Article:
The incidence of cancer in Hong Kong has continued to rise by 2 to 3 percent a year, with the number of new diagnosed cases reaching a new high of 29,618 in 2014.
The top five types of cancer in descending order involve the large bowel, lung, breast, liver and prostate.
Cancer has been established as a genetic disease due to alterations in the DNA codes in cancer cells, enabling them to divide relentlessly, invading and destroying surrounding structures or organs, and spreading to other parts of the body. It took 13 years for an international global consortium of seven countries to sequence three billion letters of the human genome completed in 2003.
With the next generation today of DNA sequencing technologies, the same work can be accomplished in just a few days at a much lower cost. Analysis of the massive amount of generated data will shed light on the genetic defects of cancer cells. Based on the defects of cancer cells, we can have a more personalized approach to treatment selection instead of giving the same treatment to all patients with a particular broad cancer type.
Deeper understanding of cancer biology is propelling rapid development of novel treatments, targeting the key molecules that allow cancers to grow and spread.
This strategy has resulted in exciting new targeted therapies for people with advanced cancers of the lung, breast, kidney and gastrointestinal tract, as well as several hard-to-treat forms of blood cancer.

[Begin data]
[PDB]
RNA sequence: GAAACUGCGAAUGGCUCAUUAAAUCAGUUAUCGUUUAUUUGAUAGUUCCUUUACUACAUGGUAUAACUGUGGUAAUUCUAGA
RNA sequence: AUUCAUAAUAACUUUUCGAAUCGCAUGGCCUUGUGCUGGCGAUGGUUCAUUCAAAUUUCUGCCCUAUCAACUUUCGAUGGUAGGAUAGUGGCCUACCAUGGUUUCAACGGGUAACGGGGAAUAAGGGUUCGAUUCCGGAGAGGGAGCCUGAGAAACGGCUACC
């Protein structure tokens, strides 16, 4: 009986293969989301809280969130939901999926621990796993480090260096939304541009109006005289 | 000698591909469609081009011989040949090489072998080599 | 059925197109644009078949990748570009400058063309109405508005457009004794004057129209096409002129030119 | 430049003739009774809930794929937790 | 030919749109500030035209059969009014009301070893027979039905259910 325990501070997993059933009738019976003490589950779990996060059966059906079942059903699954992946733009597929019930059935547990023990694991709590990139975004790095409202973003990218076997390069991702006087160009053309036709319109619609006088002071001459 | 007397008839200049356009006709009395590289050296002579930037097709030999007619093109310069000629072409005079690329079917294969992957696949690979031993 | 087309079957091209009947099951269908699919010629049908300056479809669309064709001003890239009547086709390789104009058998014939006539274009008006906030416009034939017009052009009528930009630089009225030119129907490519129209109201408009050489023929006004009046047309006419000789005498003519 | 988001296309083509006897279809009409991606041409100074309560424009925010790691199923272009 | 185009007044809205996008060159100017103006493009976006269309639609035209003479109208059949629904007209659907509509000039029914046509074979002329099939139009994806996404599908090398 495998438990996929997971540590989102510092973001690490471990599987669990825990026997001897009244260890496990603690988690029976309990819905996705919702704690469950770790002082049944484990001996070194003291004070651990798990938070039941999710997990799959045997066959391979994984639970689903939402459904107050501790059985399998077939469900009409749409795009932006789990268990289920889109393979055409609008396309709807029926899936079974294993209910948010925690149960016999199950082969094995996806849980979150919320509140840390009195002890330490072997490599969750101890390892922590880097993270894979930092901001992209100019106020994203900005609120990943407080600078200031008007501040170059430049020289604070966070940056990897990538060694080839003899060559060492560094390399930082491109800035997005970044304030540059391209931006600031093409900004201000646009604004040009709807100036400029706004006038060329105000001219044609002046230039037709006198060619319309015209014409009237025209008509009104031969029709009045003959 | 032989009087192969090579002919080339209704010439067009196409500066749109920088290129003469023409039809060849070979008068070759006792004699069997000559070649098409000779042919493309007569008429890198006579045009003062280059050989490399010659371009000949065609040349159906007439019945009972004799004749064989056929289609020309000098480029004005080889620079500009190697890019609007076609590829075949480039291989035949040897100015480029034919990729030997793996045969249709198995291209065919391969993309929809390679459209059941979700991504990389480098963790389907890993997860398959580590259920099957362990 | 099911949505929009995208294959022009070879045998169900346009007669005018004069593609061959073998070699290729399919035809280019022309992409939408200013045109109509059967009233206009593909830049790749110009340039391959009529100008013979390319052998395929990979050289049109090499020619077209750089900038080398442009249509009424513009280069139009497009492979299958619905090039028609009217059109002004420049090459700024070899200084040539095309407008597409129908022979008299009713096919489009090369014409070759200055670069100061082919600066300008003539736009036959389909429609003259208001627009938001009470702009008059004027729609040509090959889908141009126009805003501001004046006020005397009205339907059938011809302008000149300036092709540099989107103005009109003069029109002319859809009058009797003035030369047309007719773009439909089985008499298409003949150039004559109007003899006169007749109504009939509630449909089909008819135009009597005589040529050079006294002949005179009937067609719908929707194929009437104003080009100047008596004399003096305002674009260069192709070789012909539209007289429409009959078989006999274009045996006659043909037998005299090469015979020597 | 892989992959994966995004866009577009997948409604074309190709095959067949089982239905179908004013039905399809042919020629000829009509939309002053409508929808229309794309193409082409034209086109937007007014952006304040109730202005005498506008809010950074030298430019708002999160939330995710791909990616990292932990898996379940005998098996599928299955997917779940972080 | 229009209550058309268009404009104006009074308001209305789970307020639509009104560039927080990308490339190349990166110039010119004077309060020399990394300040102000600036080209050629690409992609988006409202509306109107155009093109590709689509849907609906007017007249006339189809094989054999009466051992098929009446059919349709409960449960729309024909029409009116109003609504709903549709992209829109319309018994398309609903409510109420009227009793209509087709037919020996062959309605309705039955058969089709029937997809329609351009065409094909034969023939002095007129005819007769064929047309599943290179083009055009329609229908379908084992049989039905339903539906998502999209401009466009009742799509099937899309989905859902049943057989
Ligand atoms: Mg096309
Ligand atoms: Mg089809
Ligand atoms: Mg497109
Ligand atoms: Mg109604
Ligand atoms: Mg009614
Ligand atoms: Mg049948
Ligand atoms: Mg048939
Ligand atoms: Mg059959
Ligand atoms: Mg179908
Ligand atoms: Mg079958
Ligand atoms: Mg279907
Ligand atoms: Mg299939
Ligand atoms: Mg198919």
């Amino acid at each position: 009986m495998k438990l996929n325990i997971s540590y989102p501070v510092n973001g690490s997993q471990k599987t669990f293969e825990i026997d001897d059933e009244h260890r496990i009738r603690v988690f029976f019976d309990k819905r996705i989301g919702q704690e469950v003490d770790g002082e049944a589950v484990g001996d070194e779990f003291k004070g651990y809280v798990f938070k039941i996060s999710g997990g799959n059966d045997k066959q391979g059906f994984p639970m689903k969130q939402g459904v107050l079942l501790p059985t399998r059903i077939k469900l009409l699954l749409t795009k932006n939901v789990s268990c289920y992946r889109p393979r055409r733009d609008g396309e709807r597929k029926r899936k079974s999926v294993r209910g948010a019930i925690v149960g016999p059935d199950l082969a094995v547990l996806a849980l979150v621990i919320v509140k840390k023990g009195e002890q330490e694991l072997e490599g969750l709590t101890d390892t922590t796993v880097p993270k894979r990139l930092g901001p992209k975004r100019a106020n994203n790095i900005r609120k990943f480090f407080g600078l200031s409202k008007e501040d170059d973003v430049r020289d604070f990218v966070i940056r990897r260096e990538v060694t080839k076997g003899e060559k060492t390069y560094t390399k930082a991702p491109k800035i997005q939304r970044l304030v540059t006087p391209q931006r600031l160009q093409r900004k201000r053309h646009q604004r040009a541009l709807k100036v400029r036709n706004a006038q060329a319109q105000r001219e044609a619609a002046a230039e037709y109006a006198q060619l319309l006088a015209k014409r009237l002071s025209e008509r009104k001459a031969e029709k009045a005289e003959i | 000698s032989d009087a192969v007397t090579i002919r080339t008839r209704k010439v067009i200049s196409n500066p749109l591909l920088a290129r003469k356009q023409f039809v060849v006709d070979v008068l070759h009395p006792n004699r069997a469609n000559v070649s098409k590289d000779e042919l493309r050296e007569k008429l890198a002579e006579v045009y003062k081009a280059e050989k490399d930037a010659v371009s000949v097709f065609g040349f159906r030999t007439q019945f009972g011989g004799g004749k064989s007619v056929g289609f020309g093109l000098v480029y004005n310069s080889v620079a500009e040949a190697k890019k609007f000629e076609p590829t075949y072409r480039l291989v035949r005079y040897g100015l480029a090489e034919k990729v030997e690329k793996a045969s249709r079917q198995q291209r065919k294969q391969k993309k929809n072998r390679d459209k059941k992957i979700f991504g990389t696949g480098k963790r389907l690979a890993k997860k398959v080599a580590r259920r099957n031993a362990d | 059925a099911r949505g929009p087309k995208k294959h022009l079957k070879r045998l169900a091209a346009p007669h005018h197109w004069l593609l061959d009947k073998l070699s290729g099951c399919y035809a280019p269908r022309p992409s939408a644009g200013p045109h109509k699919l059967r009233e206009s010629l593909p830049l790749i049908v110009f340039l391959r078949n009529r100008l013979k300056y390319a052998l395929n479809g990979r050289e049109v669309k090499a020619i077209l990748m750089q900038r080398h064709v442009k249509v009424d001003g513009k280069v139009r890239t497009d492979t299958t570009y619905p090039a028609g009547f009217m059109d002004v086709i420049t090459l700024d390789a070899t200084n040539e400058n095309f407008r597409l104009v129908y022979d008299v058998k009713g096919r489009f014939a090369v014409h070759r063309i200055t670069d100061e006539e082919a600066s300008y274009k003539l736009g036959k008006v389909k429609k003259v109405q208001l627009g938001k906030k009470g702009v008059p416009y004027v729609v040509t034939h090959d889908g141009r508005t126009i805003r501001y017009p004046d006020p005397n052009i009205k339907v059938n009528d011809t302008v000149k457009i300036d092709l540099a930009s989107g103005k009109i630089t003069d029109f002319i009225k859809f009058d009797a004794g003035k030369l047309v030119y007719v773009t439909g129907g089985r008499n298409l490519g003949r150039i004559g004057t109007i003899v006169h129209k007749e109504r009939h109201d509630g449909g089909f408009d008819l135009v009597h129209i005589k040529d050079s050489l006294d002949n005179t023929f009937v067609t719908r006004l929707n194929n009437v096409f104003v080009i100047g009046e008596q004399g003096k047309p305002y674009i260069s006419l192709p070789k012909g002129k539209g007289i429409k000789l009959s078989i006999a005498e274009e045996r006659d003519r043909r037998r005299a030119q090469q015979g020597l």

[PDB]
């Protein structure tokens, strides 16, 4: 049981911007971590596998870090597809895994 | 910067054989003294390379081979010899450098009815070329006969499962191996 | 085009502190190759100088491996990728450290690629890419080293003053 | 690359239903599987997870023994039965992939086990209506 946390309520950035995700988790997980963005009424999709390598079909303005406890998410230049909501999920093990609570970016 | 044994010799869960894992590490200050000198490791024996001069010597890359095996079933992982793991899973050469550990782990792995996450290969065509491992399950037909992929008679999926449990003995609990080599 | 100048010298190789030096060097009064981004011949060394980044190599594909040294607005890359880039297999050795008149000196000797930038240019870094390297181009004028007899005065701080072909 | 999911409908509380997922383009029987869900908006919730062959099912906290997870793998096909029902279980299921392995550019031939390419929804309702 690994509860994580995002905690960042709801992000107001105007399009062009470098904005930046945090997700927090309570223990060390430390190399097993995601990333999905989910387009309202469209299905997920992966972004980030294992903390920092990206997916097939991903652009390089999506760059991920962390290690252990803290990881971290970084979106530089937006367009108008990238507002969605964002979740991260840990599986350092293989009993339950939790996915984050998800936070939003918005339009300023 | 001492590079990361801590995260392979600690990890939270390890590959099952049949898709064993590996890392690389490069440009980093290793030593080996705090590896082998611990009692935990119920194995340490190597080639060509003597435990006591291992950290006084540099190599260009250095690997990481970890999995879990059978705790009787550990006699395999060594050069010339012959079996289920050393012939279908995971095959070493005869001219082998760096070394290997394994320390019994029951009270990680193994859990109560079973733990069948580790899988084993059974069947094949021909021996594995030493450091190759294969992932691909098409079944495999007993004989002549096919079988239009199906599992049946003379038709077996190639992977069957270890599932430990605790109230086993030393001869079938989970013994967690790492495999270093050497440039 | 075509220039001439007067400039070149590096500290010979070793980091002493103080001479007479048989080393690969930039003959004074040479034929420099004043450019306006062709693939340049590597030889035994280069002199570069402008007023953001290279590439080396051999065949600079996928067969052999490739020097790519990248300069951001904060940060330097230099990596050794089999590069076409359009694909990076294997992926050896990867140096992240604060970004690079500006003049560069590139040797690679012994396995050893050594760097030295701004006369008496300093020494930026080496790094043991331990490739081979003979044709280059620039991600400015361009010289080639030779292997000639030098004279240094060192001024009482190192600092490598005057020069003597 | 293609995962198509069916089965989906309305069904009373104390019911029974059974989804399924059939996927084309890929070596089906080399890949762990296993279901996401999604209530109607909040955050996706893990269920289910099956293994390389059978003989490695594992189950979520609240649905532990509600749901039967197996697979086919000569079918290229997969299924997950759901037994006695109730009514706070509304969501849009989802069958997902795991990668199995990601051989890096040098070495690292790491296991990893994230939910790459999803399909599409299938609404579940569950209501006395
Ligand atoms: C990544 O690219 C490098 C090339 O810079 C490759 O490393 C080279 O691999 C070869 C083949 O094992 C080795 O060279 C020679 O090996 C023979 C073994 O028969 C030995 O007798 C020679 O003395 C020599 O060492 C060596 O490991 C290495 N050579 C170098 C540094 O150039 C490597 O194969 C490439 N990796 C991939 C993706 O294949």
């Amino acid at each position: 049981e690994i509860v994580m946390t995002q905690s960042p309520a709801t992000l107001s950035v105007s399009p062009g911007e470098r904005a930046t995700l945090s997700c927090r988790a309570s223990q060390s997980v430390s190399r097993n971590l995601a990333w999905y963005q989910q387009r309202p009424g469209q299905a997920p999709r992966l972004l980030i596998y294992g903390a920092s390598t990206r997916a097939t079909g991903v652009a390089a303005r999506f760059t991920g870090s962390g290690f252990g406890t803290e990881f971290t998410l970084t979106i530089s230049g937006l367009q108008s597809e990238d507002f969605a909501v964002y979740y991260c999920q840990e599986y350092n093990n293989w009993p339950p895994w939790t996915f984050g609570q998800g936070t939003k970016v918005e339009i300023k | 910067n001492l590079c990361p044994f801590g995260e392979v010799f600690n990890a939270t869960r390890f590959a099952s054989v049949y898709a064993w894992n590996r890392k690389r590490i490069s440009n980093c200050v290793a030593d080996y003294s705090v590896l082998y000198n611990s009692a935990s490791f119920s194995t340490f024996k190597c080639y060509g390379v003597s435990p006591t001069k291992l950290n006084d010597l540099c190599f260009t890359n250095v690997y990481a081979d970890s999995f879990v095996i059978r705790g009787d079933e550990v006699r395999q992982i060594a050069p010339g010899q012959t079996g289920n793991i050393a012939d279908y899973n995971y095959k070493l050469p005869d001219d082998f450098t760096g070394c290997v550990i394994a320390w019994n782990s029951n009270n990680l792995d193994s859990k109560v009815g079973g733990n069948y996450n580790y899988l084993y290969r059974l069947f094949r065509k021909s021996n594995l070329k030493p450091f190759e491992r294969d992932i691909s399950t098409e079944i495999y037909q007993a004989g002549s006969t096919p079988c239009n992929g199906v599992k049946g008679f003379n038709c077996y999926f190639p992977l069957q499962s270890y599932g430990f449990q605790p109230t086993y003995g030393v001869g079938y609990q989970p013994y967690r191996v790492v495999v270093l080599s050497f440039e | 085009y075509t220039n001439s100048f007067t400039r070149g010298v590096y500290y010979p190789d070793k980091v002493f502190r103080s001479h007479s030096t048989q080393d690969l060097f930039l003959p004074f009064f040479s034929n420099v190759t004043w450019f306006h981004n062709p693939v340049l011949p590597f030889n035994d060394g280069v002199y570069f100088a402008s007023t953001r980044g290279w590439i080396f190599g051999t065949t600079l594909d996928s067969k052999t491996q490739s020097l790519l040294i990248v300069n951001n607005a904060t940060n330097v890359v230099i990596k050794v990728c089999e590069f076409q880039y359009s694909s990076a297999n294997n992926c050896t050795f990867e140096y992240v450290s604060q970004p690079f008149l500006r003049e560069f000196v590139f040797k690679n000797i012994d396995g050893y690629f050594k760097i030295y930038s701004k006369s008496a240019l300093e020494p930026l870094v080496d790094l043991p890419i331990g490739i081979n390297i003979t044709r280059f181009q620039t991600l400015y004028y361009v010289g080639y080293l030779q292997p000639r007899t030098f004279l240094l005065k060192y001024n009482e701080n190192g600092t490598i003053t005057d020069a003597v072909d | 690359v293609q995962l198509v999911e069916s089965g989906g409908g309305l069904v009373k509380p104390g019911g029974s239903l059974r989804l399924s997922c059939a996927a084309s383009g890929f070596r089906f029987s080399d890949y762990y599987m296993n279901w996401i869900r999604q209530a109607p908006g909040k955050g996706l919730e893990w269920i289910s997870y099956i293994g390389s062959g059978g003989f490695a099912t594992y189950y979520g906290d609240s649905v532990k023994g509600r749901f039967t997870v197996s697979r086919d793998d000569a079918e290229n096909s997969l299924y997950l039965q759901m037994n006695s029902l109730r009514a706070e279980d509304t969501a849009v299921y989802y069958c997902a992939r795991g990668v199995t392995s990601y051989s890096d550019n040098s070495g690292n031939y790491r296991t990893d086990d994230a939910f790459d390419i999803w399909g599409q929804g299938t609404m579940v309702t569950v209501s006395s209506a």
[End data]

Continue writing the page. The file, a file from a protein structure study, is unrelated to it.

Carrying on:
It has been found that the evasion of the tumor cells from immune surveillance was partly through suppression of immune cells by some established regulatory mechanisms (immune checkpoints), such as program death- 1 and CTLA-4.
Immunotherapy can restore immunity to cancer cells and is now a standard treatment option for a growing number of cancers. The Food and Drug Administration has already approved immunotherapy drugs for advanced forms of lung, kidney, bladder, melanoma, head and neck cancers, as well as Hodgkin lymphoma. This just marks initial success and we are just at the dawn of a whole new era of exciting developments.
Obtaining cancer cells for tests is invasive and not often easy, particularly if the cancer is located in sensitive areas, such as the brain or bone.
Today, highly-sensitive molecular technologies can quickly pinpoint tiny changes in the free-floating cancer DNA in the blood or other body fluids.
These genetic changes in cancer cells can be matched to targeted treatments, opening up viable new treatment options for a wide range of cancer types.
Dr Au Siu-kie is a specialist in clinical oncology at the Hong Kong Adventist Hospital – Stubbs Road and Tsuen Wan
Source from The Standard:?Viable new cancer treatment options are emerging